Downtown master plan update prioritizes bridge, parks and sense of community

Ormond Beach elected officials, guided by the ideas from the downtown steering committee, will create the future vision for the district.

A view of downtown from the Granada bridge. Photo by Jarleene Almenas
A view of downtown from the Granada bridge. Photo by Jarleene Almenas
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What should the city's downtown district look like in the next 10 years?

That's a question city officials mulled over during the downtown master plan update workshop on Wednesday, Aug. 7, where the commission discussed the ideas and findings of its Downtown Steering Committee. The committee was made up of residents, business and organization leaders, as well as city board members, whose end goal was to help the commission craft the next master plan that will serve to provide a framework for the future of the district. The last downtown master plan was created in 2006. 

The Granada bridge, its four corner parks and cementing the city's sense of place were three themes the commission centered around at the workshop. Beautification and increasing walkability were also discussed. 

Pete Sechler, of GAI Consultants Inc., had a lot of ideas for how the city could accomplish all of this. From wider sidewalks to relocating city hall — an idea the commission did not support — to improving the bridge with color and clearly marked bike lanes, Sechler divided the master plan into several categories like environmental sustainability, arts and culture and residential neighborhoods. The city has "beautiful properties," Sechler said, but that they're not being used to their maximum potential.

“There’s still plenty left on the table for you to capitalize on there,” Sechler said.

Symbol of unity

In the master plan update, the bridge was listed as its own subdistrict. Sechler said this was because people aare now thinking it as more of an icon in the city. In 2006, he said he would have characterized the bridge as a divider, but the conversation this time around has geared around the concept of making the bridge a town centerpiece.

“Suddenly the bridge can become the symbol of where everything comes together," Sechler said.

Possible improvements to the bridge could include painting it. Ormond Beach Mayor Bill Partington said he was in favor of it, having murals and adding specialty LED lighting. City Manager Joyce Shanahan said the Florida Department of Transportation recently providing funding for colored LED lights at the Sunshine Skyway Bridge in Tampa Bay, and that the city will be "hot on [FDOT's] trail" to get some funding of its own for this purpose.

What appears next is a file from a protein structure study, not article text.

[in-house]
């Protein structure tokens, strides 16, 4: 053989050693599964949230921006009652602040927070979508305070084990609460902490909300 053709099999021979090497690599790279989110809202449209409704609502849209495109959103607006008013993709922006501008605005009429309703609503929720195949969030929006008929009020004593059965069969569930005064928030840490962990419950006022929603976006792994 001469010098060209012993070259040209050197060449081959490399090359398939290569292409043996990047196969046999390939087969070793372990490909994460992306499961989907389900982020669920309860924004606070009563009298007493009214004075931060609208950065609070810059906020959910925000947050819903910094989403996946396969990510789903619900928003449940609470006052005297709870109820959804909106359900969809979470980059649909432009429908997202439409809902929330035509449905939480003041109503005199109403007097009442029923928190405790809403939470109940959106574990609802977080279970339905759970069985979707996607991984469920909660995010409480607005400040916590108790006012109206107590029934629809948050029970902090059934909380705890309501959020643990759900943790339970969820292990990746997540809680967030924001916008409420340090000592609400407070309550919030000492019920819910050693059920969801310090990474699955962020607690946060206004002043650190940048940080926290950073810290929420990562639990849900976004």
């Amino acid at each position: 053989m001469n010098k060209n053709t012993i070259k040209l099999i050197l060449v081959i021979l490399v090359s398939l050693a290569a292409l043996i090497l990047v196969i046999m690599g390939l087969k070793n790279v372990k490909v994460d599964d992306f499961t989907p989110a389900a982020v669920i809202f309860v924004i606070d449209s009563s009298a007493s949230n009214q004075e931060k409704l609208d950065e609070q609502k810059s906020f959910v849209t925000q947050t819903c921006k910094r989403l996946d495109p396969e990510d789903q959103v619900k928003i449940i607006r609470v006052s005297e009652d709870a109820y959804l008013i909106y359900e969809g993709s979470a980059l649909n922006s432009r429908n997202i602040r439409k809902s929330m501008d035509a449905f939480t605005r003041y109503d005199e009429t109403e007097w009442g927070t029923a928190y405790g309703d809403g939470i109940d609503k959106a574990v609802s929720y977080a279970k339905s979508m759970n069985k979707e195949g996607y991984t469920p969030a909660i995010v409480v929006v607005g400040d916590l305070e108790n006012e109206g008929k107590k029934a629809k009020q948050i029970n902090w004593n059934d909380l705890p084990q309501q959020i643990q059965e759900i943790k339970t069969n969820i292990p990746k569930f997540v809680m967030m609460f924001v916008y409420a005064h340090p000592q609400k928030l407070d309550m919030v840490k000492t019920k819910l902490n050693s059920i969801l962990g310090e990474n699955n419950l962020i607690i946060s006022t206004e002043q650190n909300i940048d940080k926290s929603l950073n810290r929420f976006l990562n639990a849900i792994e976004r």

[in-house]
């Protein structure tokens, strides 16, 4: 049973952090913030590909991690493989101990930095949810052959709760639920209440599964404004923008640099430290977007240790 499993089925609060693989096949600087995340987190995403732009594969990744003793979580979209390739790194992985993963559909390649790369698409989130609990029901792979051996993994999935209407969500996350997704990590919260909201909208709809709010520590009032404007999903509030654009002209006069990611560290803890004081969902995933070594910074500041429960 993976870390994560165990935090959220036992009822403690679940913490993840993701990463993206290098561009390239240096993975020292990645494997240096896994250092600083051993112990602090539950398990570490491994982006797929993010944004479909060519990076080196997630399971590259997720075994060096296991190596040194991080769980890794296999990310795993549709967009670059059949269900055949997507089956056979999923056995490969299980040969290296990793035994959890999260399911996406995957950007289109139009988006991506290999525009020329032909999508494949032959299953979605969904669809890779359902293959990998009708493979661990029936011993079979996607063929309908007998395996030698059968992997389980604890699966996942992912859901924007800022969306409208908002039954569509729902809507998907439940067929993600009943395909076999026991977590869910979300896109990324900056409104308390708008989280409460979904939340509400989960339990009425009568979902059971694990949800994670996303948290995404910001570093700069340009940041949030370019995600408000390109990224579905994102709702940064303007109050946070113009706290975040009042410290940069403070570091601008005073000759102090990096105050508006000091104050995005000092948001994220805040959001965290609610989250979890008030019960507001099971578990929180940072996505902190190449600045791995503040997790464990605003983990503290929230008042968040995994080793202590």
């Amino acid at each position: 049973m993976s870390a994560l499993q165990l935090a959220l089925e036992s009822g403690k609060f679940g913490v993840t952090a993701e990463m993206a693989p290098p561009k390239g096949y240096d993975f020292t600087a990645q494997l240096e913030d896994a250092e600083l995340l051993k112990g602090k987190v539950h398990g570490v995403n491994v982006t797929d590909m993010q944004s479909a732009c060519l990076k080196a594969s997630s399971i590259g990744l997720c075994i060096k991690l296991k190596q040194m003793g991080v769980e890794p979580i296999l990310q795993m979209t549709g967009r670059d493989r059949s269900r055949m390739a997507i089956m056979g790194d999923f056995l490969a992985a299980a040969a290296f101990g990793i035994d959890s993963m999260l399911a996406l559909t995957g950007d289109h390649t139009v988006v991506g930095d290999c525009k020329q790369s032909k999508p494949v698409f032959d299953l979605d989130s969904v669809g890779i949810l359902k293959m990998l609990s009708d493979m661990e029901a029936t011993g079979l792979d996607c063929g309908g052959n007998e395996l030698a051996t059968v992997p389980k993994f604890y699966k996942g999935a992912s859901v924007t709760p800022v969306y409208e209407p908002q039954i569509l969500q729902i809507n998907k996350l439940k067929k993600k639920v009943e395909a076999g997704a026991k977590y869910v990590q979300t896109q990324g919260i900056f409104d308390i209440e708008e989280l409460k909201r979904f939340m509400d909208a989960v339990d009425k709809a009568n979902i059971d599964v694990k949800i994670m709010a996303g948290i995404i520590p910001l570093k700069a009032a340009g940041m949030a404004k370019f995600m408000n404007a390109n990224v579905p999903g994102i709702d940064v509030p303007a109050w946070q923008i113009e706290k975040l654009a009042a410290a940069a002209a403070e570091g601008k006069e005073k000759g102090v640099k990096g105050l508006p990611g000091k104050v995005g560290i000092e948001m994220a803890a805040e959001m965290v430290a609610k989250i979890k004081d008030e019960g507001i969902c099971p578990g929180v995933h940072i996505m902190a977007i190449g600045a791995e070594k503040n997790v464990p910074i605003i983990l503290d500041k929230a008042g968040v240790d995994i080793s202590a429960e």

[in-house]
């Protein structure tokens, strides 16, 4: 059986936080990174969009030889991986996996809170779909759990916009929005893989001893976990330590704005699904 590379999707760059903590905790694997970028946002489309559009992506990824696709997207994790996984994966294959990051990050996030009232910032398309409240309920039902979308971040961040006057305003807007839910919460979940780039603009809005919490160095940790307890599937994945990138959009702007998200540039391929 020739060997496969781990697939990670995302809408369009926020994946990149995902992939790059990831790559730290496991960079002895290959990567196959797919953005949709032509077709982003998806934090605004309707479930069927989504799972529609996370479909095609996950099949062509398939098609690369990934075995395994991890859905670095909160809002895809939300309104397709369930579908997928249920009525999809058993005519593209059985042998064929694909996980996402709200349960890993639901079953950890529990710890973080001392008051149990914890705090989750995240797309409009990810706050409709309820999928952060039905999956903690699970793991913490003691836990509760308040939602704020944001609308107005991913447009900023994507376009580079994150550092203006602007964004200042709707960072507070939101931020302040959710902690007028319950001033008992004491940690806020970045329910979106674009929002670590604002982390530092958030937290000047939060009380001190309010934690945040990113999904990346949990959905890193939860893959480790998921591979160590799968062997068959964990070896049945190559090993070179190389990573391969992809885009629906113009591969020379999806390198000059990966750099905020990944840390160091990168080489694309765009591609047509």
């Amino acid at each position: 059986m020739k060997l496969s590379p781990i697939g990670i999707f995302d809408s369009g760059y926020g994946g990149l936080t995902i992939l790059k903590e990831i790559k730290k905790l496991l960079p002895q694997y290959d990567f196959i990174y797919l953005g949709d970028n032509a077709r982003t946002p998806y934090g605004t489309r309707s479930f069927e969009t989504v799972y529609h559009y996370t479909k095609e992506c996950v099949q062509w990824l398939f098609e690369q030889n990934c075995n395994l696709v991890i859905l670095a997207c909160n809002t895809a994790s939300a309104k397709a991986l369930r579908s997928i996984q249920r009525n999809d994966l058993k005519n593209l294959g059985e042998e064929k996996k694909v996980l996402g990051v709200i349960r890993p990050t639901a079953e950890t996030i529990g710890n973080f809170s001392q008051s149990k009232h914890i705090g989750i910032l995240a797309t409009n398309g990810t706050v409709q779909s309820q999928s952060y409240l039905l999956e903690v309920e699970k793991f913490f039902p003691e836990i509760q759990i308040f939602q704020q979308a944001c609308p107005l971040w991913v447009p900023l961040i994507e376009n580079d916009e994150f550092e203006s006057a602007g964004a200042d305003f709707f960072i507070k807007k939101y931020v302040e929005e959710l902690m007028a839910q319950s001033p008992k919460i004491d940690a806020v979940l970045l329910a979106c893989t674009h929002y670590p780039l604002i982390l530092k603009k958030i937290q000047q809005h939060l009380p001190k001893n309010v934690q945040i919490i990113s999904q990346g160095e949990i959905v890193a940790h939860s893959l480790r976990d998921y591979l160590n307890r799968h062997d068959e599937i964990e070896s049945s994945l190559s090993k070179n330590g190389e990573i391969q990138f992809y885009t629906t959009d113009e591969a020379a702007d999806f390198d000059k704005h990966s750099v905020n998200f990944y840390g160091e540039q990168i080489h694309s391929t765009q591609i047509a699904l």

City Commissioner Rob Littleton said the city's downtown centers around the bridge.

“It’s iconic, people come to it, it’s lovely," Littleton said. "Everyone loves the Granada bridge.”

Because of its high level of utilization — many residents walk the bridge throughout the day for recreation and exercise — City Commissioner Susan Persis would like to see improvements made to it. She's also an advocate for improving the bridge's four corner parks. 

Some ways Sechler suggested doing that were adding more swings and shaded picnic spots.  

Updating is something that always needs to happen, Persis said. The commission will looking at ways to "jazz up" what's already in the downtown, she added.

“You have to think out of the box, and you have to see what other successful cities have done to make their cities look good, and I think that’s what everybody really wants to do — they just want to enhance the beauty that’s already here,” Persis said.

More parking

Partington said the commission should consider building a two-story parking garage in the existing grassy lot by The Casements on the beachside. That would make event parking safer, he said, as well as double the capacity of people who can attend the event.

Building the garage would be expensive,  Partington said, "but it would be a good use of dollars to open up those areas, create more use than they’re getting now.”

Persis wouldn't like to see a tall garage, but was open to the idea. She said a restaurant or bar could always open at the top level of a multiple-story garage, and that could provide views of the ocean and the Halifax River.  

City Commissioner Troy Kent wasn't on board with the idea, expressing he'd rather see the city buy other nearby properties to build parking lots, perhaps for employees. 

“I have yet to see a beautiful parking garage," Kent said. "The ones I see smell like urine, and bad seedy things happen at night.”

Food on the river

Persis said she'd love to have a waterfront restaurant in the city where residents and visitors could eat a fish sandwich or grilled shrimp. 

City Commissioner Dwight Selby said people like to have drinks in businesses with water views, and it's hard to find a place like that in Ormond Beach. He suggested finding a way to facilitate this. 

Sechler said few cities actually have a standalone waterfront restaurant, illustrating his point by saying St. Petersburg only has two. However, Sechler said that the cities that do figure out how to entice local restaurants to open places on the water really enrich the community. 

Partington said there might be an opportunity for an establishment like that to come into the city in the land adjacent to Cassen Park. 

Persis said Ormond Beach could be a "premiere" city, with a couple changes.

“The possibilities are really endless with what we could do," Persis said. "Nothing has been done in so, so long, the committee is just going to have to decide what to do.” 

Correction: A previous version of this story reported that Partington wished to charge for parking at possible downtown garage. This was incorrect; the mayor said he used the word "charge" at the commission meeting to mean double the amount of people attending events. 


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